Apra Harbor is a deep water port located on the west coast of the United States territory of Guam. It is home to both the commercial Port of Guam and Naval Station Guam. Formed by the Orote Peninsula in the south and Cabras Island in the north, Apra Harbour narrows to the south and then widens again to form an inner harbour.
The name of the harbour derives from the Chamorro word “apapa” which means low. Later, when the Spanish arrived the name was the same, nevertheless, a saint’s name was added and known as San Luis de Apra.
There are several streams that flow into the harbor from the hills of the villages of Piti and Santa Rita. The harbor is divided into several smaller bodies of water. The Commercial Port of Guam is located in the northeastern part of the harbor on Cabras Island and adjacent to the Piti Channel.
South of the port is Sasa Bay, a recreational area and marine preserve. Naval Station Guam is located further south at the Inner Harbor. The larger body of water to the east is called Outer Apra Harbor. In the past, the harbour was not used to its full potential because of its many reefs and coral heads.
Apra Harbor did, however, become a preferred site for foreigners who wanted to avoid Spanish authorities. In response to pirates or privateers that threatened Spain’s profitable galleon-trade and missionary efforts, several fortifications were built not only to protect from enemy attack, but also as a harbor that provided protection from inclement weather.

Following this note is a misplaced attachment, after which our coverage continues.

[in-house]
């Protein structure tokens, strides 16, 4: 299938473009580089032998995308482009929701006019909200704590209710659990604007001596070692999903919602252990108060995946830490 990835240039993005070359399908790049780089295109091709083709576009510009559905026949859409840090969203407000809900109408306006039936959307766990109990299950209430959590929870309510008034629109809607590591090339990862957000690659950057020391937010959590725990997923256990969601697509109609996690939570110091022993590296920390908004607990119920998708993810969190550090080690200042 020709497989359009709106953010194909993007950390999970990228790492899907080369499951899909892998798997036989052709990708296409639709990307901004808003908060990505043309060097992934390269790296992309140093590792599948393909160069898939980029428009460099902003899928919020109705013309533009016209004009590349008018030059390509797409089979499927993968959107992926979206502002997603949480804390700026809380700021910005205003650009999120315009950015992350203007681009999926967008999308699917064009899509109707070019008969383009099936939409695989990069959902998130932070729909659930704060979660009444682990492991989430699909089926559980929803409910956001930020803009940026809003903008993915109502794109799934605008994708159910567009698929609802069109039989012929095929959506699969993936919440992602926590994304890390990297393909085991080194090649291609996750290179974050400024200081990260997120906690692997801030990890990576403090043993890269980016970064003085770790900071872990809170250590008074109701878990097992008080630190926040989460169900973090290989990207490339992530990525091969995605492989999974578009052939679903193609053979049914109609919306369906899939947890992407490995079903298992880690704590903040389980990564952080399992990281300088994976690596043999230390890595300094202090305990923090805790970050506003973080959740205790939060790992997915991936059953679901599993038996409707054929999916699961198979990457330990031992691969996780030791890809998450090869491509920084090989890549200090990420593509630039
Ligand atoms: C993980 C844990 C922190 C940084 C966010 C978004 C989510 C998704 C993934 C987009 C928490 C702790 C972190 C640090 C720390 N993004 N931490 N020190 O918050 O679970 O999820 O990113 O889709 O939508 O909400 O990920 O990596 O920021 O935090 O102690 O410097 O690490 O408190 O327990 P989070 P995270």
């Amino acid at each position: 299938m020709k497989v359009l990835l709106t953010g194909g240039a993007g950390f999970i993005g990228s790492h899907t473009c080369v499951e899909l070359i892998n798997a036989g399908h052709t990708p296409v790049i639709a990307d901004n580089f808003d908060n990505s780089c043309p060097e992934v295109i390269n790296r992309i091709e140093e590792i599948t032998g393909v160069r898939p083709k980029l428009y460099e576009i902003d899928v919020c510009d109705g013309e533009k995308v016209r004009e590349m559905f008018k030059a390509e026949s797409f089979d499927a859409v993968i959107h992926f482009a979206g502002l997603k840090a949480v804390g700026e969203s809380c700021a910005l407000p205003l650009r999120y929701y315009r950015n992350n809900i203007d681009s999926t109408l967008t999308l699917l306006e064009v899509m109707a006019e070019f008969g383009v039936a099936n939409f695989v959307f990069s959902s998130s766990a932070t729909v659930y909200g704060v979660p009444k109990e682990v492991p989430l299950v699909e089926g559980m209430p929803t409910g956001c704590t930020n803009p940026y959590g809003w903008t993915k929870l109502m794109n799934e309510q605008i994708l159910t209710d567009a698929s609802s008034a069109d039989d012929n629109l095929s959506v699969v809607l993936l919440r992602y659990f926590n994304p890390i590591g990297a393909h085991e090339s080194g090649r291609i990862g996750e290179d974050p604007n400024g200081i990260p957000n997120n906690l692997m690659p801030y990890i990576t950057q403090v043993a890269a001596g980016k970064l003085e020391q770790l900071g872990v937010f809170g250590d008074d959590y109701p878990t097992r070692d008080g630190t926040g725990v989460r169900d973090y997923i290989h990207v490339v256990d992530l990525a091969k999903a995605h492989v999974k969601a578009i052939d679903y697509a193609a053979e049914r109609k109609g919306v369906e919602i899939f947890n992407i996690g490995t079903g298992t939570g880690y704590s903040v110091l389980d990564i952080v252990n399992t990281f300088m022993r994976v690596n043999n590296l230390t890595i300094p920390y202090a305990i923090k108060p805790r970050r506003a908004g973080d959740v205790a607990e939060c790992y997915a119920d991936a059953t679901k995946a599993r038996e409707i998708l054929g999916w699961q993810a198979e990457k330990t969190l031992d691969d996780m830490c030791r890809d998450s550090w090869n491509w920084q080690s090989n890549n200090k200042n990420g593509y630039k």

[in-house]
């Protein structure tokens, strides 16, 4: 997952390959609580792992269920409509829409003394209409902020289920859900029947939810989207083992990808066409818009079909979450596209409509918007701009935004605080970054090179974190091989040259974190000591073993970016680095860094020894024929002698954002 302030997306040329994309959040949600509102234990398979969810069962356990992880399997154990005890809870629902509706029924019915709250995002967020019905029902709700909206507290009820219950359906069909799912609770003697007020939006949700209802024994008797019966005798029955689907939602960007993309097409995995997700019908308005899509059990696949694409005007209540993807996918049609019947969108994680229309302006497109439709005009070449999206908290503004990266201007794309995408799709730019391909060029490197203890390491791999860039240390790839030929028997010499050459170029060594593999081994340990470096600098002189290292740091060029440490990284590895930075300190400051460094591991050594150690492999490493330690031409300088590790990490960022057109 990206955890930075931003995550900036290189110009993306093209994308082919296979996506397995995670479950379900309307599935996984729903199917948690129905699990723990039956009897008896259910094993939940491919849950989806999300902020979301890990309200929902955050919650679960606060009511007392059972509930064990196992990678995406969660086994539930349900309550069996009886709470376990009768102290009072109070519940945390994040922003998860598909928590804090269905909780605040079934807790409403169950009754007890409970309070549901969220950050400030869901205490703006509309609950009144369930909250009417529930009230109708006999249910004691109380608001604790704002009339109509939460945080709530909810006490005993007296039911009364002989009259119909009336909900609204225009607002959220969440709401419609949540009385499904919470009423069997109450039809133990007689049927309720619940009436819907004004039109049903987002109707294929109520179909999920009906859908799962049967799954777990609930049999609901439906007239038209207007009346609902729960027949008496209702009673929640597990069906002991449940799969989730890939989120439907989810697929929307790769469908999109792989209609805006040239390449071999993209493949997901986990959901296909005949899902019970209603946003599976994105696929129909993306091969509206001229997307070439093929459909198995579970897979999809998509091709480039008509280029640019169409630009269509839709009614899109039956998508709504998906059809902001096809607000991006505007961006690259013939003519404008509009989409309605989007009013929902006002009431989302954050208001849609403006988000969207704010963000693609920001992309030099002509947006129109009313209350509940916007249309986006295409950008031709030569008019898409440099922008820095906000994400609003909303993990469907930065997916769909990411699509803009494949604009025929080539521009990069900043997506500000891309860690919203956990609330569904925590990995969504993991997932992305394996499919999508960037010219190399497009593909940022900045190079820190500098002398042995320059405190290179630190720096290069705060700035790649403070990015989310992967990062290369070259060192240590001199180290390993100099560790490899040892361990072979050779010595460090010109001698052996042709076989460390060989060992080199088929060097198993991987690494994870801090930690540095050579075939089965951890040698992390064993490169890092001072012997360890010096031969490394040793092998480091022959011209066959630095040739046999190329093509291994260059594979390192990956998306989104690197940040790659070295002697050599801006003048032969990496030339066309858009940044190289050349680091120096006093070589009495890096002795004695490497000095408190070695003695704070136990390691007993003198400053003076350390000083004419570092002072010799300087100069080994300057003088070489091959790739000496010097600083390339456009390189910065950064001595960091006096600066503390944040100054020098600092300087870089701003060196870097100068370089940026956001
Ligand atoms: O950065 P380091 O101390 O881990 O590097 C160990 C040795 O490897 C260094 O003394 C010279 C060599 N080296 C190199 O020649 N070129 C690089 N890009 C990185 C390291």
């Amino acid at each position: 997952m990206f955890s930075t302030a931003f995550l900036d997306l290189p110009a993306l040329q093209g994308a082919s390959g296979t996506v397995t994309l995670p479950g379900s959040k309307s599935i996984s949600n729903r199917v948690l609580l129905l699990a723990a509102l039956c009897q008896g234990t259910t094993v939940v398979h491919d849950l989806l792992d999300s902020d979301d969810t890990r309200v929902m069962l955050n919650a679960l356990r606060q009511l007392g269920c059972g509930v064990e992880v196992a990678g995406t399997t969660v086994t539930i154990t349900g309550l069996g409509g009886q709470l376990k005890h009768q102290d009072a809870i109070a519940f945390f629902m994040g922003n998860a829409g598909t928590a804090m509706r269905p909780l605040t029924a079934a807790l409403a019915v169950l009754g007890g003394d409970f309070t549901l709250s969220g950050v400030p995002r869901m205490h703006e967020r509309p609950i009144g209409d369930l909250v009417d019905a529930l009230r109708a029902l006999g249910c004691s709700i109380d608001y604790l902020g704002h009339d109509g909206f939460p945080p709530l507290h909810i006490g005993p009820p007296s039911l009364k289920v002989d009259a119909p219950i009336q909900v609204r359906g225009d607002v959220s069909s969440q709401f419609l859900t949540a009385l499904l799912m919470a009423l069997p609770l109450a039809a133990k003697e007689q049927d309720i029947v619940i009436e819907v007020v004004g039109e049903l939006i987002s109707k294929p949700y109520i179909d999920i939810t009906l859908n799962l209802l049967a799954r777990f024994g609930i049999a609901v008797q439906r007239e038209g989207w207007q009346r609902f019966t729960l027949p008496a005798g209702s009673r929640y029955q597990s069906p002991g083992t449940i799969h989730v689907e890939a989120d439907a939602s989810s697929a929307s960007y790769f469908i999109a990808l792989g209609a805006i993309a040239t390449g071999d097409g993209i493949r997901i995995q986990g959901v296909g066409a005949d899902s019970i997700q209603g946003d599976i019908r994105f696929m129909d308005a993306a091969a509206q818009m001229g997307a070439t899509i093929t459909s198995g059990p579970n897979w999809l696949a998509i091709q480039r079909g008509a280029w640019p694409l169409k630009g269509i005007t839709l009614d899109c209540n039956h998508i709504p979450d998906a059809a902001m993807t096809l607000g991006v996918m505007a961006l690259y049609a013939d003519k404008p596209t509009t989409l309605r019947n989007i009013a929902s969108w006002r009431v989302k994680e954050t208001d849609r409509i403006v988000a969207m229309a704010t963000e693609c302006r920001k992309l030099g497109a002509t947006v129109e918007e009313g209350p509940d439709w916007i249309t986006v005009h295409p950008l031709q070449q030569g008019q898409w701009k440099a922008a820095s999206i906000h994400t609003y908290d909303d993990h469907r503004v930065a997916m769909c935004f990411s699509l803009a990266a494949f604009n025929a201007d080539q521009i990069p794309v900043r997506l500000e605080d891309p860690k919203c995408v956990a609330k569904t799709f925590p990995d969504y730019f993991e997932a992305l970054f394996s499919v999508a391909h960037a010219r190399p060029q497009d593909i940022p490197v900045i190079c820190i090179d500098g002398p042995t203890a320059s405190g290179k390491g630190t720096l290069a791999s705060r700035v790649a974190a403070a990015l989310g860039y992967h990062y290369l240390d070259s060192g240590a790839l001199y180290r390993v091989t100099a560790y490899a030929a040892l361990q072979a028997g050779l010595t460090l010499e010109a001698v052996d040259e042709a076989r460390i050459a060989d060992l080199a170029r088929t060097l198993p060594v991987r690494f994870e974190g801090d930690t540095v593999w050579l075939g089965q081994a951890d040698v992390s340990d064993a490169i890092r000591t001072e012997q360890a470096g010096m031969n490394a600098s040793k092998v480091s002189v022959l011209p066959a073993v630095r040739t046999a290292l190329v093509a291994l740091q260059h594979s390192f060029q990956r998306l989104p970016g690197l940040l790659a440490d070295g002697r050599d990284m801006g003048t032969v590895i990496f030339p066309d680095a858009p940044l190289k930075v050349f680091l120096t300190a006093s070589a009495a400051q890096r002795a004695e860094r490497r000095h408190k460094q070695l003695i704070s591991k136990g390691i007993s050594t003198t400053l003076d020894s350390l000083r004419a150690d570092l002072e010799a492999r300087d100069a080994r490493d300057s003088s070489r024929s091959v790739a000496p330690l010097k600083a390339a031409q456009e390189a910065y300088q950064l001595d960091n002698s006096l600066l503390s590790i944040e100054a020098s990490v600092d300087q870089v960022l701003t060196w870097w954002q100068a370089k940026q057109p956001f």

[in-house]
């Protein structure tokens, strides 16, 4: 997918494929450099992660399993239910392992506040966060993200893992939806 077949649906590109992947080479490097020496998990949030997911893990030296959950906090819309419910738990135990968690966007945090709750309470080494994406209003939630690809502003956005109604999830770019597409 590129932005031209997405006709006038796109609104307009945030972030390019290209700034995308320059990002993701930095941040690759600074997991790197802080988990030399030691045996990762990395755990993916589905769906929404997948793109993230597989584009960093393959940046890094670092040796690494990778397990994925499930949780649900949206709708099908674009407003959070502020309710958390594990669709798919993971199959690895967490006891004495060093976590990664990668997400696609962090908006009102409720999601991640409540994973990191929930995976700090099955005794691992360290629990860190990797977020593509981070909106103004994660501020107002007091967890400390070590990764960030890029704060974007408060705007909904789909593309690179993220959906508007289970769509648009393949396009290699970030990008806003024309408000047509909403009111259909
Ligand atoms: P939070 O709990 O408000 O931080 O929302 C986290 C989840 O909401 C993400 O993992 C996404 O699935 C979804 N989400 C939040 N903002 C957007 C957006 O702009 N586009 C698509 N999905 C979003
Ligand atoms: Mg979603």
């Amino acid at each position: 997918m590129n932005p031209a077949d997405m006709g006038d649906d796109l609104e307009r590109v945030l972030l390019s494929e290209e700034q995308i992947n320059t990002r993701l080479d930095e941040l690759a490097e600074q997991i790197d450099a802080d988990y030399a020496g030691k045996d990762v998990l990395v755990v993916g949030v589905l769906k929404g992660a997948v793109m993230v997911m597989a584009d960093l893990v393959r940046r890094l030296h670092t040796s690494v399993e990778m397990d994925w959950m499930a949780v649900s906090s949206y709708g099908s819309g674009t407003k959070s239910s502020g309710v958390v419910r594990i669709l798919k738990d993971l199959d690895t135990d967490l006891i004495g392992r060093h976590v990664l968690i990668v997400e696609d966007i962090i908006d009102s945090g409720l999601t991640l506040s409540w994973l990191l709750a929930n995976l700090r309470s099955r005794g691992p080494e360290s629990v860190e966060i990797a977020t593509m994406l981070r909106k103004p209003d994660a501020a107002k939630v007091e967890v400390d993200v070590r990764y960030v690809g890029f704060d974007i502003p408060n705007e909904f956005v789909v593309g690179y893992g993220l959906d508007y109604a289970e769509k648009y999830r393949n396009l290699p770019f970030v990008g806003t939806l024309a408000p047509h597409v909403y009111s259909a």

From 1737 to 1801, the Spanish government ordered the construction of three fortifications to defend the harbor. But Arpa Harbour became more important in the 19th century, when the whaling industry was reaching its peak.
By the end of the century, the whaling era was coming to an end and the island’s economy was in decline. When U.S. Naval Captain Henry Glass came into Apra Harbor on June 20, 1898 to claim the island for the United States he soon learned that forts Santiago and Santa Cruz had long been abandoned.
So, the Americans settled in. Since then, throughout the WWII, the harbour has a major role in the American Naval history, and serves today as an important port and a popular recreation area.
Apra Harbor is also home to several shipwrecks that are popular with scuba divers. The two most well known wrecks are the World War I-era German merchant ship, SMS Cormoran, and the World War II-era Japanese freighter, Tokai Maru which lie side by side on the ocean floor.